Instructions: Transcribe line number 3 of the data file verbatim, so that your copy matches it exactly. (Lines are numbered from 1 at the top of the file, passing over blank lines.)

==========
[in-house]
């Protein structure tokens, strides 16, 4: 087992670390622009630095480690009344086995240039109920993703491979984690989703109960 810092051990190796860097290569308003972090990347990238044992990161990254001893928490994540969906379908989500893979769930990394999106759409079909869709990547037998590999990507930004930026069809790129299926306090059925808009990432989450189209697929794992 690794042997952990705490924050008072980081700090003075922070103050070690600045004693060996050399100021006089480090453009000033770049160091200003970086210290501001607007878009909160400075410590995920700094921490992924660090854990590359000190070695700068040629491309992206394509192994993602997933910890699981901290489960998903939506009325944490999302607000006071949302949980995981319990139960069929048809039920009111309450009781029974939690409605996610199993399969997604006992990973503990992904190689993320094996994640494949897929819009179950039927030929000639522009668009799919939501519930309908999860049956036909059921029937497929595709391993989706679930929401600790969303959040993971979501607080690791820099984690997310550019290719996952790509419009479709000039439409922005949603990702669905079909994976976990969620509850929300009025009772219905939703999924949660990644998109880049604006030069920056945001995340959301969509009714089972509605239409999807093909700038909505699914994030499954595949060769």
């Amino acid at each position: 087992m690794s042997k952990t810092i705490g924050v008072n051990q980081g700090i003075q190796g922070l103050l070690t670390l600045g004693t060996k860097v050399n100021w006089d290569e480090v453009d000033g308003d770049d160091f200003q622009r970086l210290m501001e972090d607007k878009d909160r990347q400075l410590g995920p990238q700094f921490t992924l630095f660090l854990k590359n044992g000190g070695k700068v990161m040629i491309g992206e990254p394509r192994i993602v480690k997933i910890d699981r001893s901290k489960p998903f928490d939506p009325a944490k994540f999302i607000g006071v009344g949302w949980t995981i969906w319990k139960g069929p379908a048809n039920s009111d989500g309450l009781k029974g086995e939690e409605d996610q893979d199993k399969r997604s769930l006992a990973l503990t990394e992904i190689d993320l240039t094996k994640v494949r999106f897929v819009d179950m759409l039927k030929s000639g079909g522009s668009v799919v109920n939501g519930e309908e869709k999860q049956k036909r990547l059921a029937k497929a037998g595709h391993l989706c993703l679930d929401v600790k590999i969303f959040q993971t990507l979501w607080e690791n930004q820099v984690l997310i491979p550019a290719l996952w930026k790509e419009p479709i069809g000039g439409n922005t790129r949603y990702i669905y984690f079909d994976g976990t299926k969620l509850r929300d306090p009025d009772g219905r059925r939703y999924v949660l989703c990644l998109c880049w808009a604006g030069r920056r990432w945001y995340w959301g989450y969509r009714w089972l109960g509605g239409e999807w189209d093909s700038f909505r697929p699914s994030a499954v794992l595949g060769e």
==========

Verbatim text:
């Amino acid at each position: 087992m690794s042997k952990t810092i705490g924050v008072n051990q980081g700090i003075q190796g922070l103050l070690t670390l600045g004693t060996k860097v050399n100021w006089d290569e480090v453009d000033g308003d770049d160091f200003q622009r970086l210290m501001e972090d607007k878009d909160r990347q400075l410590g995920p990238q700094f921490t992924l630095f660090l854990k590359n044992g000190g070695k700068v990161m040629i491309g992206e990254p394509r192994i993602v480690k997933i910890d699981r001893s901290k489960p998903f928490d939506p009325a944490k994540f999302i607000g006071v009344g949302w949980t995981i969906w319990k139960g069929p379908a048809n039920s009111d989500g309450l009781k029974g086995e939690e409605d996610q893979d199993k399969r997604s769930l006992a990973l503990t990394e992904i190689d993320l240039t094996k994640v494949r999106f897929v819009d179950m759409l039927k030929s000639g079909g522009s668009v799919v109920n939501g519930e309908e869709k999860q049956k036909r990547l059921a029937k497929a037998g595709h391993l989706c993703l679930d929401v600790k590999i969303f959040q993971t990507l979501w607080e690791n930004q820099v984690l997310i491979p550019a290719l996952w930026k790509e419009p479709i069809g000039g439409n922005t790129r949603y990702i669905y984690f079909d994976g976990t299926k969620l509850r929300d306090p009025d009772g219905r059925r939703y999924v949660l989703c990644l998109c880049w808009a604006g030069r920056r990432w945001y995340w959301g989450y969509r009714w089972l109960g509605g239409e999807w189209d093909s700038f909505r697929p699914s994030a499954v794992l595949g060769e």